Skip to content

Alligator on the Sidewalk (?!?)

May 17, 2022

In teaching, you never know.

Today, for me, it was alligator on the sidewalk.

Mid-morning, I was in the hallway that exits to the baseball field. I was collecting aluminum cans, which I do daily in order to leave them by my driveway for a special needs neighbor to collect each morning, like many of my neighbors do.

The students happened to be on a break prior to taking an exam, so the hallways became crowded. I thought I would wait it out by seeking cans in the quiet outside, behind the hallway and next to the baseball field.

Upon exiting the building and turning to walk on the sidewalk between the building and the rear of the visitor’s dugout, I saw a 4-foot alligator facing me 20 feet away on the sidewalk, just as still as could be.

Compliments of Mrs. Bostick

I thought it was a prank. This could not be real.

I took two steps forward, and as I did so, the prank adjusted its head.


So, there we are, just me and Alligator Surprise. I can’t leave. I have to stay here. Just beyond me, behind the doorway where I had just exited, is a hallway full of students oblivious to this surprising development, and I needed to keep them oblivious so that they would not rush outside.

But I needed assistance. I moved to the doorway and held the door, watching for another faculty member.

Also about 20 feet away, the band director emerges from the bandroom and joins kid-filled hallway.

“Mr Wild,” (he turns toward me) “I need you to come here NOW.” And I don’t move.

He looks at me quizzically but slowly begins to walk in my direction.

I’m trying not to blurt it out to loudly. By now, Mr. Wild is within a few feet of me in this busy hallway.

“There’s an alligator on the sidewalk. I need an administrator.”

Some kids hear me. Mr. Wild replies, “You’re kidding.”

“Not kidding.”

From Mrs. Bostick’s classroom. I and others were further up the sidewalk to the right of this shot.

Mr. Wild steps outside with me, and a few students try to come, but I tell them to stay inside, and I close the door.

Mr. Wild tries to phone the office but is having troble getting through. I open the door to find a hovering student whom I know, and tell him, “Go to the office and tell the administration I need them to come here now.”

Meanwhile, Mr. Wild also gets through to a front office staff member.

Pretty soon, two administrators, our campus police officer and an additional officer, and custodial backup show up. Meanwhile, the students are itching to see this alligator, still 20 feet away, and, fortunately, still almost completely motionless.

One student puts forth his most polite-rehearsed voice in unintentionally-comical monotone: “Please, may I come outside to see the alligator?”

I had backup enough, so I told the phone-wielding mass, “Okay. You may stand on this pavement and get you pics.” No one tried to rush forward, or be the foolish, alligator-approaching center of attention. I gave them their moment to witness and record our guest and then sent them back inside.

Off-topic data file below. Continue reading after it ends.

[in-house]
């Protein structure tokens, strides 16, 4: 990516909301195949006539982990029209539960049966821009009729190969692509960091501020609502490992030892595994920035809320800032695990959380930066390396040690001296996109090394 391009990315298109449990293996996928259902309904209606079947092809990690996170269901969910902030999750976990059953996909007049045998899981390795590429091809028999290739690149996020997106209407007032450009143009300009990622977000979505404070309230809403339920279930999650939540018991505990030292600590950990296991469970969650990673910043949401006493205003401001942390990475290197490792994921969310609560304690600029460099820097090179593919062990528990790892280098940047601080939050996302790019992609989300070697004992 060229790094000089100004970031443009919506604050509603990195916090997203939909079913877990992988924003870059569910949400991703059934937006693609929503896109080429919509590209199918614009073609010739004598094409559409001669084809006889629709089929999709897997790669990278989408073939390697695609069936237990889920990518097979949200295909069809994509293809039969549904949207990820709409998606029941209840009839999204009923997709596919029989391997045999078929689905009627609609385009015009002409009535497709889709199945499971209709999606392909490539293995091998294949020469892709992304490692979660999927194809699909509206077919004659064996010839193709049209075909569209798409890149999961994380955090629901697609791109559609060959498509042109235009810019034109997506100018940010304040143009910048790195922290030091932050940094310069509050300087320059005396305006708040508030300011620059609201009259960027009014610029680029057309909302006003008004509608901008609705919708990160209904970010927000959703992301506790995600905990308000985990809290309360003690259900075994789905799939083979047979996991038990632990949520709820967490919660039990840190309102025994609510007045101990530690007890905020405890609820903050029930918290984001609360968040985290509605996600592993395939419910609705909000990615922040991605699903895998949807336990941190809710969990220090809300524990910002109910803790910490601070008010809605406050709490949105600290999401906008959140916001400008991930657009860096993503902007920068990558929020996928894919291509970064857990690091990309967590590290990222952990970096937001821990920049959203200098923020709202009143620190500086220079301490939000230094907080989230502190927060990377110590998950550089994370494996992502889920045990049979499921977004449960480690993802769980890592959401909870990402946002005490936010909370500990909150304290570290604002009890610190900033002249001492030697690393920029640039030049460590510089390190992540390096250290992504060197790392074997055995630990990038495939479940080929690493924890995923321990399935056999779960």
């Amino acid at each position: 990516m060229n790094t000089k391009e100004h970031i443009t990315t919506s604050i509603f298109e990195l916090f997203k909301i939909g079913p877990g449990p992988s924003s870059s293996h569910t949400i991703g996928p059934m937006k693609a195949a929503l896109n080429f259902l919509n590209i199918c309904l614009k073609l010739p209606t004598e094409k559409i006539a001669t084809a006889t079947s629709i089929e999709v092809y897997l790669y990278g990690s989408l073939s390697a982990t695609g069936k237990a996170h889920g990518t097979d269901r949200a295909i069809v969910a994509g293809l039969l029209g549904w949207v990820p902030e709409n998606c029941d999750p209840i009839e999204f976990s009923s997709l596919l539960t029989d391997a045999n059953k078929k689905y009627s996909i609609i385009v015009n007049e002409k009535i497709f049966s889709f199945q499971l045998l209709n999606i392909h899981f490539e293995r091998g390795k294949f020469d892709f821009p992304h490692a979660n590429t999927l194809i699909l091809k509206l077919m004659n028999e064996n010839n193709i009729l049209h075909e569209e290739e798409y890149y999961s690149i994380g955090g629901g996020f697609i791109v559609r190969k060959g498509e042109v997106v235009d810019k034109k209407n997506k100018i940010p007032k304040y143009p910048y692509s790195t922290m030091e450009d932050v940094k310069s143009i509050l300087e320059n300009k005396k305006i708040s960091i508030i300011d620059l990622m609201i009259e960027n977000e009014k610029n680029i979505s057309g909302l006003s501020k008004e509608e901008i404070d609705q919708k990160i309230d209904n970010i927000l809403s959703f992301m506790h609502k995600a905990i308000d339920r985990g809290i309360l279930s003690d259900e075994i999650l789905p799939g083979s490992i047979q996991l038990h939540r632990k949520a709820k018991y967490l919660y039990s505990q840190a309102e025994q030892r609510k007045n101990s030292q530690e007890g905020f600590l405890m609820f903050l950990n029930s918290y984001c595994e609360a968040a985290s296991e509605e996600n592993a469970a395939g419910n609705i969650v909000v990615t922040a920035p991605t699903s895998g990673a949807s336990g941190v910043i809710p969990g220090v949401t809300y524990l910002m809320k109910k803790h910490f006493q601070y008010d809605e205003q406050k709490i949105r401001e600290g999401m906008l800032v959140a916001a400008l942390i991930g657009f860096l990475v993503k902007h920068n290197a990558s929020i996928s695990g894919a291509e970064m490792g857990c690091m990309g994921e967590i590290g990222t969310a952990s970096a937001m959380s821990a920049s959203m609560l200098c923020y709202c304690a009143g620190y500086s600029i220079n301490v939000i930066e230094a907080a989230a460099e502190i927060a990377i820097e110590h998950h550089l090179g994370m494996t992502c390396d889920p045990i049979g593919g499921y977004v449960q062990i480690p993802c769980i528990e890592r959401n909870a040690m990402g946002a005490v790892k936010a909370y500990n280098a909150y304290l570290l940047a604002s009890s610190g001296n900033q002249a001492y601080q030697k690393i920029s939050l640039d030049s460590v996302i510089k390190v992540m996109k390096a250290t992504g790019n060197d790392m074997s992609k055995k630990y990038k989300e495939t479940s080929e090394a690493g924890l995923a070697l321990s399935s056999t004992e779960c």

We had a few waves of students wanting pictures, and all behaved.

Within the hour, animal control came with a steel catch pole and a large pet carrier. By this time, our alligator decided to leave the sidewalk and curl up next to the brick wall below a colleague’s classroom. (That would be Mrs. Bostick, who calmly opened her classroom window and snapped the pics included with this post.) The decision to move next to the wall in a corner of sorts made capturing this gator easier.

Curled up in a corner convenient for capture, right below Mrs. Bostick’s classroom.

Throughout our time outside, conversations went thusly:

“That’s just a baby.”

Four feet long.

“Well, maybe not a baby.”

I’m glad our guest had not made it further up the sidewalk before our encounter, and I’m glad I discovered this surprise before any students did.

I also look forward to a boring tomorrow by comparison.


Want to sharpen your digital research skills? I have a book for that!  See my latest, A Practical Guide to Digital Research: Getting the Facts and Rejecting the Lies, available for purchase on Amazon and via Garn Press!

Follow me on Twitter (don’t be scared) @deutsch29blog

  1. Christine Langhoff permalink

    There’s a metaphor in here!

  2. speduktr permalink

    Seriously, this is the kind of distraction that is welcome at the end of the year. Well, not in my neck of the woods (northern Illinois). A four foot alligator would have been more than a photo op.

  3. Oh, sorry. He escaped from our neighborhood school. He’s the Allen at Steinbeck Gator! Check out the logo in the upper left corner:
    I don’t teach there, but my kids went to school there! The resemblance is uncanny. We’ll get a better lock. ; )

Leave a Reply

Fill in your details below or click an icon to log in: Logo

You are commenting using your account. Log Out /  Change )

Facebook photo

You are commenting using your Facebook account. Log Out /  Change )

Connecting to %s